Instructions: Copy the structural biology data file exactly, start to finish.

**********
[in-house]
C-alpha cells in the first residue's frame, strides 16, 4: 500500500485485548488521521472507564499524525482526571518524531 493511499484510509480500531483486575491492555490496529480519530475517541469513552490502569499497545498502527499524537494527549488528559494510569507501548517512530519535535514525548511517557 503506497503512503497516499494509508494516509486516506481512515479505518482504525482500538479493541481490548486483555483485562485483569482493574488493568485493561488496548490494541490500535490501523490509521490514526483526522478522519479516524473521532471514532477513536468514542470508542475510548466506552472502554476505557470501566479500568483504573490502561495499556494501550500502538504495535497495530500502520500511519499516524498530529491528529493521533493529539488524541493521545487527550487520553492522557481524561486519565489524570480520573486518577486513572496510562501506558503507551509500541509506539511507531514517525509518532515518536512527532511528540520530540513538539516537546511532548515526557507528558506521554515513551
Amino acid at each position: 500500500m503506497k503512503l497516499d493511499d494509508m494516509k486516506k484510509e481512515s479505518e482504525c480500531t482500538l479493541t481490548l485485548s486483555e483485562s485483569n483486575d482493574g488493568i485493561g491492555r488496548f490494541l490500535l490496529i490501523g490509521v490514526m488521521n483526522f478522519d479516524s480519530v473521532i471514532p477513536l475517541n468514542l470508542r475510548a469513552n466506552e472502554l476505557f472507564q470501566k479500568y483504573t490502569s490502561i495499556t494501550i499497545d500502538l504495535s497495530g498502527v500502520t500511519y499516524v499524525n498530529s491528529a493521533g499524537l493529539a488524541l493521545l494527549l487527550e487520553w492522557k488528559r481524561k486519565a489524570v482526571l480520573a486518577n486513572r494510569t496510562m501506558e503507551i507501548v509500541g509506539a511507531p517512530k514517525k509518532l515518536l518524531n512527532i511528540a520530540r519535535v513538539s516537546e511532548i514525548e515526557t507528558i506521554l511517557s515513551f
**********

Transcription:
[in-house]
C-alpha cells in the first residue's frame, strides 16, 4: 500500500485485548488521521472507564499524525482526571518524531 493511499484510509480500531483486575491492555490496529480519530475517541469513552490502569499497545498502527499524537494527549488528559494510569507501548517512530519535535514525548511517557 503506497503512503497516499494509508494516509486516506481512515479505518482504525482500538479493541481490548486483555483485562485483569482493574488493568485493561488496548490494541490500535490501523490509521490514526483526522478522519479516524473521532471514532477513536468514542470508542475510548466506552472502554476505557470501566479500568483504573490502561495499556494501550500502538504495535497495530500502520500511519499516524498530529491528529493521533493529539488524541493521545487527550487520553492522557481524561486519565489524570480520573486518577486513572496510562501506558503507551509500541509506539511507531514517525509518532515518536512527532511528540520530540513538539516537546511532548515526557507528558506521554515513551
Amino acid at each position: 500500500m503506497k503512503l497516499d493511499d494509508m494516509k486516506k484510509e481512515s479505518e482504525c480500531t482500538l479493541t481490548l485485548s486483555e483485562s485483569n483486575d482493574g488493568i485493561g491492555r488496548f490494541l490500535l490496529i490501523g490509521v490514526m488521521n483526522f478522519d479516524s480519530v473521532i471514532p477513536l475517541n468514542l470508542r475510548a469513552n466506552e472502554l476505557f472507564q470501566k479500568y483504573t490502569s490502561i495499556t494501550i499497545d500502538l504495535s497495530g498502527v500502520t500511519y499516524v499524525n498530529s491528529a493521533g499524537l493529539a488524541l493521545l494527549l487527550e487520553w492522557k488528559r481524561k486519565a489524570v482526571l480520573a486518577n486513572r494510569t496510562m501506558e503507551i507501548v509500541g509506539a511507531p517512530k514517525k509518532l515518536l518524531n512527532i511528540a520530540r519535535v513538539s516537546e511532548i514525548e515526557t507528558i506521554l511517557s515513551f